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Tell Me More: Talking Inequality in Sustainable Fashion Aesthetics With Meher Varma

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Jan 9, 2021

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Image Courtesy: Meher Varma

In The Swaddle’s interview series Tell Me More, we discuss crucial cultural topics with people whose work pushes societal boundaries.


Meher Varma is a cultural anthropologist, strategist, and writer. The Swaddle’s Aditi Murti spoke to Meher about sustainable fashion aesthetics, moral posturing in fashion, and the role of caste in how we see designers versus karigars (craftsmen).

The Swaddle: When you talk about the difference between sustainable fashion aesthetics and mainstream Indian fashion aesthetics (think: bridal couture), there’s a radical difference, because the former is a lot more monastic and feels like an outright rejection of the latter. So, what is the need to so obviously distance yourself from the bling?

Meher Varma: At the turn of the millennium, there was this celebration of surface ornamentation, and that is what really dictated value. If you went into an Emporio Mall (Delhi) or you went into a couture shop, you could actually see the shelves and the store organized according to value. Visibly, that value corresponds to surface embroidery. So, the lighter garments with less embroidery would always be in a certain place, and then as you worked deeper and deeper into the designer store, particularly a couture store, the garments got heavier and heavier and so did the prices. The idea was that the more kaam (surface embroidery) there was, the better the garment was. And kaam, is visible as well as tactile. It connotes the amount of labor that’s been put into a garment. Up until about 10 years ago, a bride really needed to wear kaam or craftsman’s labor on her sleeves to mark herself as worthy.

But, as you said, there’s been a rethinking of that, and this happened for several reasons. First, couture is now accessible to a class that didn’t have it previously — this is often a class condescendingly called ‘new money’ by those who want to distance themselves from the rural elite, or those who made their fortunes after liberalization. Just as kaam became easier to acquire, the lack of kaam became associated with something deeper, like conceptual design and historic textile. Simplicity became the aesthetic of embarrassed wealth.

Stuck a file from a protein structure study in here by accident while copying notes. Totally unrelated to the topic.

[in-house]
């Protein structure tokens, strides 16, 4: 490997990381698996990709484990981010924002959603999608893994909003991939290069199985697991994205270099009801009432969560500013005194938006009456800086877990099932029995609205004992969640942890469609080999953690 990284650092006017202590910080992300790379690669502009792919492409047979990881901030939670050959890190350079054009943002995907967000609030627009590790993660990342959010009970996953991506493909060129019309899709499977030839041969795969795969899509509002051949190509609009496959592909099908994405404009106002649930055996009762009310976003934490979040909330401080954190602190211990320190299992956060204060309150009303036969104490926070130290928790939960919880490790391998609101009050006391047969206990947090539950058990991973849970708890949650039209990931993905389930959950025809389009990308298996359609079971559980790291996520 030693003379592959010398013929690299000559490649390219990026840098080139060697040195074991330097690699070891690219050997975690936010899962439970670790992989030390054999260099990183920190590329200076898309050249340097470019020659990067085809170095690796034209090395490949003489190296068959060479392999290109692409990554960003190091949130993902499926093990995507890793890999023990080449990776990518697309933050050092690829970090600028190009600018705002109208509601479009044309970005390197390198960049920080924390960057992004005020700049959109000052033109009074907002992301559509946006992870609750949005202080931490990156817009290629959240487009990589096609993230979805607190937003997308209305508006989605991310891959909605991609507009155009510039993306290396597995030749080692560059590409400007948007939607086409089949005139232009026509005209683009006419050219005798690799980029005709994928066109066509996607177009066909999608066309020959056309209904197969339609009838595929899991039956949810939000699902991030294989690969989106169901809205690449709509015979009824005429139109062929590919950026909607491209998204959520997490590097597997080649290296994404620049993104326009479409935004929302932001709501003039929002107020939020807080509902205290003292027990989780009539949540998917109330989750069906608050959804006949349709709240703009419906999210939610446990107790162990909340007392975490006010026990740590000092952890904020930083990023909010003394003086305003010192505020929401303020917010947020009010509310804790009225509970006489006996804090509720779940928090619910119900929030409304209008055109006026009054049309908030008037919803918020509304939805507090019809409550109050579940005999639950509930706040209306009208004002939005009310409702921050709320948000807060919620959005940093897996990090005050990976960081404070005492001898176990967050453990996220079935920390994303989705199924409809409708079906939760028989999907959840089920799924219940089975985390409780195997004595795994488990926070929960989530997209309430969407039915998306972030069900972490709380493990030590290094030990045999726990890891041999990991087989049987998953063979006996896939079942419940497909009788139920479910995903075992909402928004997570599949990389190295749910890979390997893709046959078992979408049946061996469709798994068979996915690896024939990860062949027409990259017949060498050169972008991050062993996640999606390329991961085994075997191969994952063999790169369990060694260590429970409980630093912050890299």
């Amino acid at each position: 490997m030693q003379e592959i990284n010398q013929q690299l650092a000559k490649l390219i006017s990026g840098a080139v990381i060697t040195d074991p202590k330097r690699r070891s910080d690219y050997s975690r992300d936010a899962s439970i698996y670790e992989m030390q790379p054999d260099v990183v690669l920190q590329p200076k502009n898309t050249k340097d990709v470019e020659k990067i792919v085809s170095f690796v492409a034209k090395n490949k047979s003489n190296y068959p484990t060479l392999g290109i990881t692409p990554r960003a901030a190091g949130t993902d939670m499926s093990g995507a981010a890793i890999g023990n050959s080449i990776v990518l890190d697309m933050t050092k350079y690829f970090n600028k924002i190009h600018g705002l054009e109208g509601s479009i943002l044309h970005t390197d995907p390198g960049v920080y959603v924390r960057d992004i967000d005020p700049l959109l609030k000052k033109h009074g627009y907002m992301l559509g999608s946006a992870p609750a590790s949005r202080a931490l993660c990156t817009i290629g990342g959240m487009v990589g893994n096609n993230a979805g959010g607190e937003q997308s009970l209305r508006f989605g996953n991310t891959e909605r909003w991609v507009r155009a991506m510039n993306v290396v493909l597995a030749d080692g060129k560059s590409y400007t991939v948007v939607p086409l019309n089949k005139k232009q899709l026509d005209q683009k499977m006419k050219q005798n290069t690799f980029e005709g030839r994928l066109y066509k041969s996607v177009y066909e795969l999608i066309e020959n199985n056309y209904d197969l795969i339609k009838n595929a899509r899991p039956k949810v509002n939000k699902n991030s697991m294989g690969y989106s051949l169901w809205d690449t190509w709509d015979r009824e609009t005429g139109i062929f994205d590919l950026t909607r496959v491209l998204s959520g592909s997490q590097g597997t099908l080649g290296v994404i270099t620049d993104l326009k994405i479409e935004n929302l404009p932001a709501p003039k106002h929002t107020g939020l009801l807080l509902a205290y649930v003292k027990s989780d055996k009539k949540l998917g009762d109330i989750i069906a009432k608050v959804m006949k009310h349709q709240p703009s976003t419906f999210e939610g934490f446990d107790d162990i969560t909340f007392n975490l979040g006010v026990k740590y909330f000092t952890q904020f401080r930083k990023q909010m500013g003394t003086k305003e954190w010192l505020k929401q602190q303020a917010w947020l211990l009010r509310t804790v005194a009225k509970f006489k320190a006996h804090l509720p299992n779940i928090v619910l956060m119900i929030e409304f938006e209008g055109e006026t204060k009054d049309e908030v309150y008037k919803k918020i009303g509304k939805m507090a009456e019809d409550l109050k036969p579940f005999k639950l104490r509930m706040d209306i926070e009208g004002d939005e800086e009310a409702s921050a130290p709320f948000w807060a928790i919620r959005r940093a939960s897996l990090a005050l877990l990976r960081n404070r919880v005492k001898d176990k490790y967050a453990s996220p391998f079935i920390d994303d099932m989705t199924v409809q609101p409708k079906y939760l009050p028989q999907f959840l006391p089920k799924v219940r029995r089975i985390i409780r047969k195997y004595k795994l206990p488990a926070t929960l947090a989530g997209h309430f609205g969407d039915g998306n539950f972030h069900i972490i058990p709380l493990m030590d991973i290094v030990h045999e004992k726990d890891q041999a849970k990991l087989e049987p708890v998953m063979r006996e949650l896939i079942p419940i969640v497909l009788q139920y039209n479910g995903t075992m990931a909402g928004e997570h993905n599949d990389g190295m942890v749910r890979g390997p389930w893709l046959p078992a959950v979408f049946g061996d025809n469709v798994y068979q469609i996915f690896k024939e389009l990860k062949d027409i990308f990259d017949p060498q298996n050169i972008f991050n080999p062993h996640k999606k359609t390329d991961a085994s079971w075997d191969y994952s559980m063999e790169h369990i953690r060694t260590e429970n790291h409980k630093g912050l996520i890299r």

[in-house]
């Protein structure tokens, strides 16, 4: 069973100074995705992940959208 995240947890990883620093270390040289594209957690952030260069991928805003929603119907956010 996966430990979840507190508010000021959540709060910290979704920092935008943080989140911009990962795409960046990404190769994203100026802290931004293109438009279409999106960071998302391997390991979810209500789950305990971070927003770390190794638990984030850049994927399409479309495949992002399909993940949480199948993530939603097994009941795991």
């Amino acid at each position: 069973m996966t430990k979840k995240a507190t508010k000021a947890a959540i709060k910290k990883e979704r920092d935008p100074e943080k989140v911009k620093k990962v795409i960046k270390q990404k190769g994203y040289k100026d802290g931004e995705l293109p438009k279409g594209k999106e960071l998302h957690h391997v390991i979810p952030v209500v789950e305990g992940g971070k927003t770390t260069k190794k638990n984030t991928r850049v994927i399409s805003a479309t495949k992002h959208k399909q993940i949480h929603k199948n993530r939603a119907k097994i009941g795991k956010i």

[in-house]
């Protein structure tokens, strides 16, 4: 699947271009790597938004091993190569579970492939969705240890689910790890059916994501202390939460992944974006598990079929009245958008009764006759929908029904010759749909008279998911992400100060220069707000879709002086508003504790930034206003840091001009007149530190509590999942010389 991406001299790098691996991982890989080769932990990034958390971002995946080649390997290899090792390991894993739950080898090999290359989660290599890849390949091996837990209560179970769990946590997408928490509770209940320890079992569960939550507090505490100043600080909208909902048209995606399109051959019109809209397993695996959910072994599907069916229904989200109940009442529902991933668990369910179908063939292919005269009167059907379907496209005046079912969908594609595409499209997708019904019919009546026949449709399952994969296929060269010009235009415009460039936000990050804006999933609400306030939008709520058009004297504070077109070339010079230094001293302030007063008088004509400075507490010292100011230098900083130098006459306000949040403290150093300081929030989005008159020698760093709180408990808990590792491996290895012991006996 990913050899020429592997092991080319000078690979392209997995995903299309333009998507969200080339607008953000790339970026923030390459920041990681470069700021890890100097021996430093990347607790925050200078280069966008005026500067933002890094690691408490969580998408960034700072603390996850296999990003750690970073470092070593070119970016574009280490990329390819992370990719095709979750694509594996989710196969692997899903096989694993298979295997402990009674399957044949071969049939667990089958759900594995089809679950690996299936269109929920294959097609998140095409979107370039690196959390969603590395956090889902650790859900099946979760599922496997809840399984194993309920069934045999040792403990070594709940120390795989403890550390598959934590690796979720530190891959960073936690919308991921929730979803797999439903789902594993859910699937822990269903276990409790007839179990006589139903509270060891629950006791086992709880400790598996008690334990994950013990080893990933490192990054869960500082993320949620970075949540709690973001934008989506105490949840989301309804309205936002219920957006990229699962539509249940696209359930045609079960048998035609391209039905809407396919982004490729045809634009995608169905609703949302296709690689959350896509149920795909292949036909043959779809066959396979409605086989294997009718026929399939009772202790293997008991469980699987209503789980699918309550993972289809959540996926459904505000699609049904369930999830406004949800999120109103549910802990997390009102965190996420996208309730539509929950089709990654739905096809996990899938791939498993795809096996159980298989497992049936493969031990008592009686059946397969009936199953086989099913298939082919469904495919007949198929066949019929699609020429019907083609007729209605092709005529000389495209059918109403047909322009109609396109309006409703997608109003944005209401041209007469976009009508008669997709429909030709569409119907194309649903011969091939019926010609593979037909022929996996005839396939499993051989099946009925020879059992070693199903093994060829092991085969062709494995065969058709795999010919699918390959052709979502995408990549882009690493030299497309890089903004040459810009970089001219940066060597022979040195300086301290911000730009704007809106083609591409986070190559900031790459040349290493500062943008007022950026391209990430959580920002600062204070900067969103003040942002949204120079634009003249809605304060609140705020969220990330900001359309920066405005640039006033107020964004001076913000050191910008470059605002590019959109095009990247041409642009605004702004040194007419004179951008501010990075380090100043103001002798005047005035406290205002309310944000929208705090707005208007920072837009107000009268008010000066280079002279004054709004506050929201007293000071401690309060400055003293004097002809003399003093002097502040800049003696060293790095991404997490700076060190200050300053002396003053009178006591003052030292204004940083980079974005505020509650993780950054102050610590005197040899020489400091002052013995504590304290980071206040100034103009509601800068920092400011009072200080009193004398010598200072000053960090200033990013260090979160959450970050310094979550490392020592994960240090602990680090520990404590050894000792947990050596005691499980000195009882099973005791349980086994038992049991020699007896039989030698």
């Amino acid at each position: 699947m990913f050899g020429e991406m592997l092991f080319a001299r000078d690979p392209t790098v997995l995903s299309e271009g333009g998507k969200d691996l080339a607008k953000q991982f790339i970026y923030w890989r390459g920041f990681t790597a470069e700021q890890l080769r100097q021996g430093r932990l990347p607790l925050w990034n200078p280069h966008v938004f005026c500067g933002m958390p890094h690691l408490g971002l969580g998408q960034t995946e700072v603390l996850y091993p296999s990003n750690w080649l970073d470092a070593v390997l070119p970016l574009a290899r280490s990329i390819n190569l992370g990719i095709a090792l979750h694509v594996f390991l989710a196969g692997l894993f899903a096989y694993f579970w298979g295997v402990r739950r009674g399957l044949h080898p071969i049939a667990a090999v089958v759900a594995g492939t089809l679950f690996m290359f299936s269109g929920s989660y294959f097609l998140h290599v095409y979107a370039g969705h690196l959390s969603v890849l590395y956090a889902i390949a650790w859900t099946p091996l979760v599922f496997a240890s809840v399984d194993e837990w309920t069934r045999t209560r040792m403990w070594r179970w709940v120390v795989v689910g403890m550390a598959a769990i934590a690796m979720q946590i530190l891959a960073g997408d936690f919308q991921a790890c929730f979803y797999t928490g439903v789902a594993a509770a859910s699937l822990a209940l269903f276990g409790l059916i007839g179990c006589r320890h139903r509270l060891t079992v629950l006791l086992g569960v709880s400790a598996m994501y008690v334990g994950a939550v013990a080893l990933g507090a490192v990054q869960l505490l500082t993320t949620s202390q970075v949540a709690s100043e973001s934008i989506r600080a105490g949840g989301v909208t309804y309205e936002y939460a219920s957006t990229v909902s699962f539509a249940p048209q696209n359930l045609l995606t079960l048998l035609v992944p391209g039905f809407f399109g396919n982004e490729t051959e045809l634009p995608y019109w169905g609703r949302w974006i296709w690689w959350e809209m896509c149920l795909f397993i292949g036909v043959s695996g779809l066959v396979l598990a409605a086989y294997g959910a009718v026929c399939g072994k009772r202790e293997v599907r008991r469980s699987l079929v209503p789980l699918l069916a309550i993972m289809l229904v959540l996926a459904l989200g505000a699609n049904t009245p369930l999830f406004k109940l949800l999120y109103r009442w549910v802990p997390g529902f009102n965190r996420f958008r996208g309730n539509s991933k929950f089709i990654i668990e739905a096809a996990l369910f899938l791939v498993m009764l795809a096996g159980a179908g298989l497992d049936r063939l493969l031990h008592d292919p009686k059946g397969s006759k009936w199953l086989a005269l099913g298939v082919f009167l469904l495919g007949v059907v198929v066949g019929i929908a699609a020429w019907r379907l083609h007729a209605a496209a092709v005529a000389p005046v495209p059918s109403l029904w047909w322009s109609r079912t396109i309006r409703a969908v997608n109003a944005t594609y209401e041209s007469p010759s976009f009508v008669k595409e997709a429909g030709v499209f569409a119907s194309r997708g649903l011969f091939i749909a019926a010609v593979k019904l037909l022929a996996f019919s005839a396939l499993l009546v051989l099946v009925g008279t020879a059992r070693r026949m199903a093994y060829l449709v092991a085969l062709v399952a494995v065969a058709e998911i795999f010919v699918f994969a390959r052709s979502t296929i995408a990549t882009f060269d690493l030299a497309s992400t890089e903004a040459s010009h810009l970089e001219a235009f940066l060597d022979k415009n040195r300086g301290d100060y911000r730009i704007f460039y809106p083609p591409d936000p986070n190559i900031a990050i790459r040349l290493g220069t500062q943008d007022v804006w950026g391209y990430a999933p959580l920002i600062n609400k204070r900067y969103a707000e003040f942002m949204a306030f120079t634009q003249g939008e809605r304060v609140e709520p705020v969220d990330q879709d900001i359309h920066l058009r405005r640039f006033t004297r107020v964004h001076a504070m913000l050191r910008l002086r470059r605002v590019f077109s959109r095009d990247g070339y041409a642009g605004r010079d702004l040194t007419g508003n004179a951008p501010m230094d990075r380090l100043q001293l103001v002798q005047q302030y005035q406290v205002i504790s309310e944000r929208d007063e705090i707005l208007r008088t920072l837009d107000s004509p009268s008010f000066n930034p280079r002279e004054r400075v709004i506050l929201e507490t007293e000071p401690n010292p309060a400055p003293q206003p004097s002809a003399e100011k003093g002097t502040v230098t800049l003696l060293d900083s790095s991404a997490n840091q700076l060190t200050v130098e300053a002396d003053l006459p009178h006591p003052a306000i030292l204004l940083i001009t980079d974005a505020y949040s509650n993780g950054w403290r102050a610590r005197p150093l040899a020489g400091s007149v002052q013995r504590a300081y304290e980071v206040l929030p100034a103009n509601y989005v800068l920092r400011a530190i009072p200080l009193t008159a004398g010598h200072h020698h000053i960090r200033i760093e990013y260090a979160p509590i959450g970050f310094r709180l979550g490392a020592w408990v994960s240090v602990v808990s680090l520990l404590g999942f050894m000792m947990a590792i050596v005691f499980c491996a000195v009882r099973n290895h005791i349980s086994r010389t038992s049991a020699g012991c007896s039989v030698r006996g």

TS: Apart from the distancing, why would simplicity appeal to somebody who considers themselves more ‘old money’?

MV: I think it’s the difference between cultural and economic capital. You know, there’s always a link we make between class, sophistication, and subtlety. Cultural capital is not about things that are immediately visible. So for example, an excellent education, a good suntan, your appetite, your taste — these are things that all convey class, but it’s not like that person has to necessarily drive around in a Porsche.

I think that this gravitation towards not having to display surface embroidery or to show exactly what’s gone into the garment is naturally more appealing to people who express class through more subtle — more ‘hard to acquire’ means. ‘Simplicity’ is a stand-in for cultural capital.

TS: There’s also this recurring phenomenon of reiterating the importance of a craftsman throughout Indian fashion in order to drive in the idea of ‘high value’ garments or brands. What influences this phenomenon?

MV: There’s this euphemism, we often hear, especially with respect to how consumers experience Indian clothes — it’s in the phrase ‘good finish.’ A garment can be beautiful and aesthetically trendy, et cetera. But a client might say like, the finish is not good, and the garment is immediately rejected. This is a phrase that is really loaded for me because it signifies something about class. So usually what happens when a finish is ‘good’ is that the designer has created the design, a highly-skilled craftsman has worked overtime probably to produce that design, and then it’s gone back to the designer to finish it. That final touch has to be from someone who is upper caste — that’s what it means to have clothing with a ‘good finish.’ The craftsman’s hand and the designer’s hand could be exactly the same in terms of talent, but the client is actually looking for an upper-caste hand to package the product while still relying mostly on the craftsman’s labor. It’s not particularly relegated to Indian clothes — someone who makes linen dresses can also have a similar attitude.

TS: This focus on craftsmen is particularly magnified when it comes to sustainable fashion brands because they want to put their ethical process and payment ethos upfront. Is the craftsman aware of the value he brings to such branding?

MV: One of the ways in which we really show that the power dynamic has not quite shifted is by imposing our idea of value on those who have not always enjoyed privilege. There’s this anecdote: one of my friends was working on a collection, which she had very good intentions for — still does. She wanted it to be an ethical collection and she was working with the craftsmen very closely. Of course, the key difference was that they were the ones who actually had the talent. She was kind of the apprentice, but she was the designer.

So, she had thought quite hard about how to make this a fair, ethical collection. She decided that all of the craftsman’s initials should be embroidered on the garments. When she told them, they turned around and they said that we don’t want this kind of credit. And that I think was a really important moment because what they meant is — that’s the designer’s idea of ethics, but what the craftsmen would have preferred was maybe more money and a few more days off. But what happened instead, was as usual, a universal (i.e., western) idea of ethics was applied to people who don’t experience fairness in the same ways.